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Jam City谈《哈利波特:霍格沃茨的秘密》叙事与盈利之间的冲突

Jam City总裁谈《哈利波特:霍格沃茨的秘密》叙事与盈利之间的冲突

原作者:James Batchelor 译者:Willow Wu

就像古灵阁中的妖精一样,在面对金钱问题时,F2P游戏开发者必须既聪明又精于计算。手游的平衡问题是非常微妙的,尤其当你的目标用户是年轻玩家时。如果游戏的盈利策略非常激进,用户留存率就会骤降,游戏收入也会随之减少。

绝大部分的F2P游戏都是由有趣的游戏机制和内购选项两部分构成,玩家可以通过后者获得更好的游戏体验。但是Jam City的游戏《哈利波特:霍格沃茨的秘密》又多了一个核心元素:剧情。

HarryPotterGame

HarryPotterGame

能够让玩家有连载小说般体验的F2P游戏并不只它一个,但与《哈利·波特》IP的合作,剧情贯穿霍格沃茨学生从入学到毕业的整整七年时间,《哈利波特:霍格沃茨的秘密》可以说是一个非常有野心的RPG项目了。之前,人们都觉得它应该是付费游戏,就像Telltale的产品。但是,Jam City考虑到更大范围的目标受众而选择了F2P,在准备发行游戏期间引发了热烈讨论。

Jam City总裁Josh Yguado在接受GamesIndustry.biz采访时说道:“游戏刚发行的时候,人们对于F2P模式和叙事结构的配合有诸多疑问,还有一个疑虑就是它能否符合HP粉的期待。”

“我认为大部分粉丝还是满意的。游戏发行后,人们开始沉浸在一个新的魔法世界中,评价从褒贬不一逐渐变成特别好评。内容的深度和剧情质量的保障赢得了玩家的青睐,让他们爱不释手。”

从Jam City的一些列相关数据来看,事实似乎确实如此。 截止2019年3月,也就是游戏发行不到不一年,《哈利波特:霍格沃茨的秘密》的全球下载量已经达到了4500万次,收入超过1亿美元——Jam City之前的任何一款游戏都没有这样的增长速度。

但是,就如Yguado所说的,人们对游戏的盈利手段还尚存争议。我们的姐妹网站Eurogamer在游戏发行不久后就发布了一篇测评文章,特别提了一个例子:游戏前期,角色会被困在魔鬼网里,你需要消耗体力来解救他们。就跟其它F2P产品一样,游戏中的能量是有限的,用完后你只能选择等待或者用钱买。

从Eurogamer举的例子来看,这就意味着解救这个孩子你只能在这二者选其一,因为能量根本不够用。并且等待过程中会始终保持被勒住脖子的状态。尽管当年第一批HP粉都长大了,但《哈利·波特》仍算是面向儿童&适合亲子阅读的IP,而这种游戏开局方式实在是太奇怪了。

Yguado认为这在剧情上是合理的:“我们想创作出一个有危机、有戏剧性时刻的故事,对应你在电影和书籍中看到的那些跌宕起伏、令人感动的内容。遭遇险境并不是这款游戏的独有情节,原著和电影中也是如此。

“我不觉得《哈利波特:霍格沃茨的秘密》比其它HP故事都恐怖或者暴力。毫无疑问,我们是要给你留个悬念。如果一本书的某个章节以一个戏剧性的场景结尾,比如说危机,然后你翻到后面就可以看到后续发展,这样大家都没有意见。如果一个电影/电视剧场景在一个戏剧性的时刻结束,然后下一集或场景解决了这个危机,我们可以接受。所以我希望大家能用同样的方式来对待我们的游戏。”

听起来是很合理,但是魔鬼网实际上也可以说是Jam City费尽心思打造的剧情绊脚石。能量限制就是阻止玩家按照自己的节奏玩游戏。每次游戏进展到一个特定事件,玩家就会被强制暂停,然后按照游戏的指示点击场景的其它地方直到进度条充满,之后再继续剧情。能量不够?掏钱或者晚点再回来吧。

同样的手段应用在其它媒体形式上会被观众认为是坑钱,没有诚意。如果故事情节突然中断,失去推动力,这个剧情的吸引力就会大打折扣。除了体验在霍格沃兹学习这个卖点,《哈利波特:霍格沃茨的秘密》的主要吸引点在于它是一个现实版的原创哈利波特故事——但这可能与它的商业模式产生冲突。毕竟,F2P游戏的目标是盈利。

“在我看来,电影、电视、书本和游戏的剧情创作方式是有所区别的,F2P游戏需要一种特殊的方式铺开剧情,让故事长期发展下去,”Yguado说。“我个人觉得剧情创作者们的工作做得十分出色,带来了有趣、刺激和出乎意料的故事。

“另外我也不觉得这会和商业模式有所冲突——狄更斯在写书之前是为杂志写连载故事的,电视剧也是边写边拍,播放好几季。而我们是为互动写故事,为了忠于哈利·波特世界,我们需要一种不同的写作方式,节奏也有所不同。”

随着故事的进展,节奏也会变慢。《哈利波特:霍格沃茨的秘密》刚发行的时候,我可以在几周内就念完一年级,几乎每天都能触发剧情关键点。到二年级期末,有些任务——主要是那些奖励经验值的课程——得保证能量全满才能顺利做完,不然会超时。这就意味着章节与章节之间可能会间隔数周,花这么长的时间一遍又一遍地消耗体力、完成课程来提高你的角色等级或是解锁下一个场景。

某种程度上来说,这是必要手段。游戏目前的剧情已经到五年级了,也就是说理论上大概到2019年年末故事就结束了。但《哈利波特:霍格沃茨的秘密》的开发人员本就没打算就此画上句号。如果玩家能够在几个月内过完剧情,那他们还有什么理由回到游戏中呢?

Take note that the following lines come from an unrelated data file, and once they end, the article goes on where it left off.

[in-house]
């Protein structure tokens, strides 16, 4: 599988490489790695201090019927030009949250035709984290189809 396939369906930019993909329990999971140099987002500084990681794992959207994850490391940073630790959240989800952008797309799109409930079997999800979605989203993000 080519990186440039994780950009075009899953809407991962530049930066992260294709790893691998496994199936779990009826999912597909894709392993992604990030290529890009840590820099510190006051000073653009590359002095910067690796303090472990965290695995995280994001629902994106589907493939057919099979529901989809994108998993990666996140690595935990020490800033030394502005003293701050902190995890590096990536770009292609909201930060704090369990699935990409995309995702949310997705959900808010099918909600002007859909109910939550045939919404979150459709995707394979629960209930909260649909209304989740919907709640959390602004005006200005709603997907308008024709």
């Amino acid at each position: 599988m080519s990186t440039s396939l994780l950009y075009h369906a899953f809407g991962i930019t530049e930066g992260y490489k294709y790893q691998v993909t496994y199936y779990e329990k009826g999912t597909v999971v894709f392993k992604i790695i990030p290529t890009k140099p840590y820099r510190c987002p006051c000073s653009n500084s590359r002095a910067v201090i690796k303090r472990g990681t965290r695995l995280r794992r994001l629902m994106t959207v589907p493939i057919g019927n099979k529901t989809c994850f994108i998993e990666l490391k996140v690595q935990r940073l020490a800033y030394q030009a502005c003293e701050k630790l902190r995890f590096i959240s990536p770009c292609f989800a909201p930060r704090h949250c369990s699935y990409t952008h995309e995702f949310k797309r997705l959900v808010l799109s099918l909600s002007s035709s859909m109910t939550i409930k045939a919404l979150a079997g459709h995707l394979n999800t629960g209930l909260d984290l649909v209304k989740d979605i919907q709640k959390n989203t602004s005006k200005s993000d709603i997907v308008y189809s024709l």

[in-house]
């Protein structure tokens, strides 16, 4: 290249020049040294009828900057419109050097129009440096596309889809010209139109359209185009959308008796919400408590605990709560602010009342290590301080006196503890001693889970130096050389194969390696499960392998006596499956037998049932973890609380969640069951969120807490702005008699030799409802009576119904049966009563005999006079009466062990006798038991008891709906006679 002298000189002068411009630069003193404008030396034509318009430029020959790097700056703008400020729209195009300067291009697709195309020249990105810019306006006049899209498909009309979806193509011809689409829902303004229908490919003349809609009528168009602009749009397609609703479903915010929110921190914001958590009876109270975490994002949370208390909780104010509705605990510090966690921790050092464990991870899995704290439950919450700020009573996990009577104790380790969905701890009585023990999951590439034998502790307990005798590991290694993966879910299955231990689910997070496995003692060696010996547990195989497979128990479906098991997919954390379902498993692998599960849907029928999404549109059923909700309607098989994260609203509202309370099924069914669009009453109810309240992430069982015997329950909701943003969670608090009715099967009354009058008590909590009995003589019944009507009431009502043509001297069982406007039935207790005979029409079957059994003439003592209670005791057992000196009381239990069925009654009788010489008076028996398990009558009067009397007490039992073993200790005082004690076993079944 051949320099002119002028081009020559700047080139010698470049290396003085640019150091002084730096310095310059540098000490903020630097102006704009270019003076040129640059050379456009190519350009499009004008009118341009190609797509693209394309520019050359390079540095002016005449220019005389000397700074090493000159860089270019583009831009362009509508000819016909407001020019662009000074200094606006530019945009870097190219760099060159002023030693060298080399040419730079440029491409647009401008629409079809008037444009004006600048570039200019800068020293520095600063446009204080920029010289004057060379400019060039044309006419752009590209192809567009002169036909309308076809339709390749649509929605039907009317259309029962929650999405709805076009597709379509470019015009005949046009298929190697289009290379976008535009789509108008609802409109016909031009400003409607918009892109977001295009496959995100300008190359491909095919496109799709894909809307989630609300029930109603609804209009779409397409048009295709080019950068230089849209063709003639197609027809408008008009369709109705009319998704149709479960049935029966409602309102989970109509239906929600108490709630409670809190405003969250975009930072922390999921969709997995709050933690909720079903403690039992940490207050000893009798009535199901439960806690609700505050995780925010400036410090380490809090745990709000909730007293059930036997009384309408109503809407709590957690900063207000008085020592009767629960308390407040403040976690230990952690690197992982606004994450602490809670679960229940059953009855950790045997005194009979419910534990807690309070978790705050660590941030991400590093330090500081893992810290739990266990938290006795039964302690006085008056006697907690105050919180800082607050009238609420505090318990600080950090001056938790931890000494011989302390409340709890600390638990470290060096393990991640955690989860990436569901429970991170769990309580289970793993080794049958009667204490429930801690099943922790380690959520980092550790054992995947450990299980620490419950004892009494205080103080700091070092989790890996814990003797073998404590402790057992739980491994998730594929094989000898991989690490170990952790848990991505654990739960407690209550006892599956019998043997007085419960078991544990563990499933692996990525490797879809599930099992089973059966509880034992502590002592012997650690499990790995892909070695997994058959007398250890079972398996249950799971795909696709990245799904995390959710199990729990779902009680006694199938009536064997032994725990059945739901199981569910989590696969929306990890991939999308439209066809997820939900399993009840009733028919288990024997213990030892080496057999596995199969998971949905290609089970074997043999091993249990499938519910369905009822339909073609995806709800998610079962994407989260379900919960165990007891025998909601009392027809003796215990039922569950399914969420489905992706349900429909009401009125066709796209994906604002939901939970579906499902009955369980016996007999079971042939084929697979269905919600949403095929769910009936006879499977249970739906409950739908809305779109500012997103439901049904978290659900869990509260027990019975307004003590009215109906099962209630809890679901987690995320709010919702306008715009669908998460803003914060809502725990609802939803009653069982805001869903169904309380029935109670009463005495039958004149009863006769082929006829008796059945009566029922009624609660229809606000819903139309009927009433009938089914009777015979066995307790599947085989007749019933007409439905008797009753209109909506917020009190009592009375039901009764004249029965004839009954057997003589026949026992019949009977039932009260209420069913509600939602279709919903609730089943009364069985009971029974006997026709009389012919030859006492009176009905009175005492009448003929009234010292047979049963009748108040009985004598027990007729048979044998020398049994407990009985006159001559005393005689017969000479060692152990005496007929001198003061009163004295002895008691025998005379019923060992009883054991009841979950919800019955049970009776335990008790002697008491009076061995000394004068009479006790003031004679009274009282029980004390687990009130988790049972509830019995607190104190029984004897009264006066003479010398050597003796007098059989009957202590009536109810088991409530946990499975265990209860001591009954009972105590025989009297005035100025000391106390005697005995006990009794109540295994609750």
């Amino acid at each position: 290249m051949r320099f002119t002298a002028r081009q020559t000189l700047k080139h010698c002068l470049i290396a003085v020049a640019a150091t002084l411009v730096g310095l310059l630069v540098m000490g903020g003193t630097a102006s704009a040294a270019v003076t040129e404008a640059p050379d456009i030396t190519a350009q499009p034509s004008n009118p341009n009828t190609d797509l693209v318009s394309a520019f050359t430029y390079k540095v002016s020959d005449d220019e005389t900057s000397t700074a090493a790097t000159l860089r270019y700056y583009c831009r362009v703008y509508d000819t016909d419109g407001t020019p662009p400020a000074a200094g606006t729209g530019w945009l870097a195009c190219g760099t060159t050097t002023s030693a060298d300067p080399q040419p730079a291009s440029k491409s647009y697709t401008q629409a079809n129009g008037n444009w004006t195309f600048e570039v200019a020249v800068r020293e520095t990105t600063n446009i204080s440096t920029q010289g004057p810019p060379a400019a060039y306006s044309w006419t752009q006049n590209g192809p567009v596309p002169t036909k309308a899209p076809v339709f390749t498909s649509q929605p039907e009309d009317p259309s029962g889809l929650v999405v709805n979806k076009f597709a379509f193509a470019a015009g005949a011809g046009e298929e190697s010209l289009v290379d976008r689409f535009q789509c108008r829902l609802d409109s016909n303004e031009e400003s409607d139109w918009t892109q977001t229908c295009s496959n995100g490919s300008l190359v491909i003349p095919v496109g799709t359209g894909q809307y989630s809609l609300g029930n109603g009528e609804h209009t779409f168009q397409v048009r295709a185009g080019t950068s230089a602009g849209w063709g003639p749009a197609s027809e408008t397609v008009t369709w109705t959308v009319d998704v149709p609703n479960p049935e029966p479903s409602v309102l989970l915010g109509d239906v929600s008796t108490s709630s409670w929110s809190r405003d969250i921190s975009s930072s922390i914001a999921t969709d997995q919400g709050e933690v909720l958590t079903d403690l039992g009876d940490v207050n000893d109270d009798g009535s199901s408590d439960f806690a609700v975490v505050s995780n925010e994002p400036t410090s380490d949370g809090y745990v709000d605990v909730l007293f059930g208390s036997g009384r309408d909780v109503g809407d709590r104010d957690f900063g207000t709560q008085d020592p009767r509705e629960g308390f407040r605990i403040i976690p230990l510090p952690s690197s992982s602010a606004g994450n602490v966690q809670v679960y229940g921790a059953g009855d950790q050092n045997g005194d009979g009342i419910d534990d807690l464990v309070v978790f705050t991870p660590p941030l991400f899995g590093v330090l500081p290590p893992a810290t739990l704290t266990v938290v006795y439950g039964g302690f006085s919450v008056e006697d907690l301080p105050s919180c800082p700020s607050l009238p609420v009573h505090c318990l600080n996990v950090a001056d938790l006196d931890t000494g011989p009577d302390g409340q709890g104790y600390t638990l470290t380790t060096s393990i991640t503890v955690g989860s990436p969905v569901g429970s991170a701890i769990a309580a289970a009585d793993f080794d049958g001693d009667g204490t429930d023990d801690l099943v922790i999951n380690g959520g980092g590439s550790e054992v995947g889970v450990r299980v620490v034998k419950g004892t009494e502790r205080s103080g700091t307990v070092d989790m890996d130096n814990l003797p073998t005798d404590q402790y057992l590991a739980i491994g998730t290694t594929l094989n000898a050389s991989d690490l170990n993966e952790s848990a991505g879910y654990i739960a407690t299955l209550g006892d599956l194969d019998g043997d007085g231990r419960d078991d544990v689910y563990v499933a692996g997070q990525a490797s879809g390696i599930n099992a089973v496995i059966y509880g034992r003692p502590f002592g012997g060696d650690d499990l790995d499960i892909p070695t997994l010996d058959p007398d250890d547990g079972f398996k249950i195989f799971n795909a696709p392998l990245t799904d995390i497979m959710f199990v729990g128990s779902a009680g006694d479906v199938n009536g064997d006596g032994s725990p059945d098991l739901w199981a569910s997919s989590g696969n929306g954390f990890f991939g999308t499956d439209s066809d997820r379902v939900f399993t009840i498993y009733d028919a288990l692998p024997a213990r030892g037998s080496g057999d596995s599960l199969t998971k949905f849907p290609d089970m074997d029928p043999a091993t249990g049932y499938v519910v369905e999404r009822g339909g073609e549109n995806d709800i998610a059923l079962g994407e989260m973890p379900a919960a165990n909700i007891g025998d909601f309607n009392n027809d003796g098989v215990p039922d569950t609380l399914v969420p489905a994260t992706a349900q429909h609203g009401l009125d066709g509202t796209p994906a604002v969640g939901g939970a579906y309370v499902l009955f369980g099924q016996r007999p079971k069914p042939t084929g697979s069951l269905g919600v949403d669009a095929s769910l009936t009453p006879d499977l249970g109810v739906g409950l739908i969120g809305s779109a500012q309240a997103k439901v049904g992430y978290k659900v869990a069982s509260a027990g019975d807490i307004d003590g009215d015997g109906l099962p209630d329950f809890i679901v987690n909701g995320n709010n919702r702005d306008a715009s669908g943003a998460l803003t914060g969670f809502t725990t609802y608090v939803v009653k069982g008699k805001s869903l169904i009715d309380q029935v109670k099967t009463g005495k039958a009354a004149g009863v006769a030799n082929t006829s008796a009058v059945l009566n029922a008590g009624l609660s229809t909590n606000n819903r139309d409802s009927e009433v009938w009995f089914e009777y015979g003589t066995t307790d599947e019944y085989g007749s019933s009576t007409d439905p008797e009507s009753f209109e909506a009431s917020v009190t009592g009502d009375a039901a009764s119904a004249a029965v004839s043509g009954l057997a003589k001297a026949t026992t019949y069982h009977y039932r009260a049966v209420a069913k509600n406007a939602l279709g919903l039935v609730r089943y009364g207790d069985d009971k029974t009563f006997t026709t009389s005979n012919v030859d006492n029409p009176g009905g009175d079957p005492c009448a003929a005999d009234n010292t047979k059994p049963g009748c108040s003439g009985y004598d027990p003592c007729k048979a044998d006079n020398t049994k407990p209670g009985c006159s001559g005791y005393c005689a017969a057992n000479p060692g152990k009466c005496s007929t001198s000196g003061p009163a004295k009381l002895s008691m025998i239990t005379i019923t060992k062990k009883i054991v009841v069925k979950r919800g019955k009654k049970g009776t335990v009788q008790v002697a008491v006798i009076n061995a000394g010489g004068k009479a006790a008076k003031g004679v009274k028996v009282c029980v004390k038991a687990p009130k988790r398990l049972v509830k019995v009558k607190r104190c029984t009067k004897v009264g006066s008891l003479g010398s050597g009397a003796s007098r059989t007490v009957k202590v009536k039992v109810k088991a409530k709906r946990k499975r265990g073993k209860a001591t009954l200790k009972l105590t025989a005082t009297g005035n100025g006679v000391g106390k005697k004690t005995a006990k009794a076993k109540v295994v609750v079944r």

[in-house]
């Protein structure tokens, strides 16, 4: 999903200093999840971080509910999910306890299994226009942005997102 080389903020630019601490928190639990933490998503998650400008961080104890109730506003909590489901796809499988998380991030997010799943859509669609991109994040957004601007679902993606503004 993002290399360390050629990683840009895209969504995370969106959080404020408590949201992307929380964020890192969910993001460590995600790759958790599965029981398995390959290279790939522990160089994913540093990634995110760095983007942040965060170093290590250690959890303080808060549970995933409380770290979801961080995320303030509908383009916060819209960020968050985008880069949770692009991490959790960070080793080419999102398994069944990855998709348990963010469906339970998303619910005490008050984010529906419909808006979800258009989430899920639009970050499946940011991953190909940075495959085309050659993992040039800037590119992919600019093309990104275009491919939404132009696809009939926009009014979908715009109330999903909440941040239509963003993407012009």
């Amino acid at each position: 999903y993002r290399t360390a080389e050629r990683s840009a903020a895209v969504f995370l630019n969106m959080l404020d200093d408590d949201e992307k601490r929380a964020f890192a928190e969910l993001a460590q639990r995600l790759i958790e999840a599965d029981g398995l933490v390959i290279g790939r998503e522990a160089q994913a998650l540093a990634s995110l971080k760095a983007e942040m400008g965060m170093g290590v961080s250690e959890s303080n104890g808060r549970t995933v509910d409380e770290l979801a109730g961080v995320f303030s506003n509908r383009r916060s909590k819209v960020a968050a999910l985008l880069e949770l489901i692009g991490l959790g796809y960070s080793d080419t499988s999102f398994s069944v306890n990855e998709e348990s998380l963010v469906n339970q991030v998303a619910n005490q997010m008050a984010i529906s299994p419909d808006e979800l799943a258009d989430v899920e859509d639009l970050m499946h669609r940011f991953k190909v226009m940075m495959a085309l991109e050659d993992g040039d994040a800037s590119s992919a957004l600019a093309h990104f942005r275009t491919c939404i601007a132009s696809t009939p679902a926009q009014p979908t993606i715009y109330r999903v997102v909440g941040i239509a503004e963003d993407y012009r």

Yguado承认要在任务和剧情之间找到平衡确实很难,还有剧情的推进节奏。他补充说:“我觉得我们是在一直努力尝试找到那个正确的点。创造优质的内容(包括文字、艺术、音乐)是需要花时间的。如果大家都能在一周之内玩完全部内容,他们明年就没有游戏玩了。我们几乎每周都在发布新内容,你必须要给玩家布置任务,而不是单纯地看剧情,不然游戏很快就会被消耗完了。

“对我们来说,重点就是创作出能让人们长期享受、回味的游戏体验——坦白说,这需要给自己争取些时间。”

鉴于哈利·波特系列粉丝中有大量年纪较小的用户,Yguado保证Jam City“会在盈利方面保持严肃、负责任的态度”,他坚信公司产品的F2P模式实际上是一种“非常公平的商业模式”,再三强调就算不花钱也能获得完整的《哈利波特:霍格沃茨的秘密》体验。

“如果你想让游戏节奏快点的话可以选择付钱,”他说。“并不是所有玩家都会付钱——事实上,大部分玩家都不会。《哈利波特:霍格沃茨的秘密》,以及其它Jam City游戏的商业模式以运用方式是经过充分考虑的、合理的,并没有任何意义上的占玩家便宜。

“我认为这算是物超所值了——想想看,一部电影你可能要花5或10美元才能获得两小时的娱乐享受,或者一本书,你花20或30美元才能看几个小时。而我们的游戏,你不用花多少钱就可以玩很长一段时间。”

《哈利波特:霍格沃茨的秘密》的成功促使Jam City的游戏策略得到巩固。虽然其他工作室可能会因此受到鼓舞去寻找更多授权合作机会,但对于此类产品,Yguado表示他依然会坚持在原IP的基础上应用Jam City的游戏设计模式。

就长期来说,以剧情为驱动力是吸引用户的最佳方式,这就是他们的最大收获。Jam City计划在未来做进一步相关探索。

“手游市场之前并没有这样的剧情RPG产品,”Yguado总结道。“《哈利波特:霍格沃茨的秘密》的成功让我们对这一类型更有信心了,后续我们会开发更多类似的游戏。

“我们已经意识到了好故事对游戏的重要性。我相信你能从Jam City现有以及未来的产品中感受到我们对剧情元素的重视,即使是解谜、策略,甚至是博彩这样不需要剧情驱动的游戏我们也做了调整,进一步体现剧情的重要性。”

本文由游戏邦编译,转载请注明来源,或咨询微信zhengjintiao

Like the goblins of Gringotts, free-to-play developers have to be both clever and calculating when it comes to handling people’s money. There is a delicate balance to strike when it comes to monetising mobile users — especially younger players — as too aggressive a tactic will see your retention plummet, and your revenues along with it.

The majority of free-to-play games are primarily a marriage of compelling game mechanics and monetisation options that give players the ability to enhance their experience. But with Jam City’s Harry Potter: Hogwarts Mystery, there is another pillar at play: the narrative.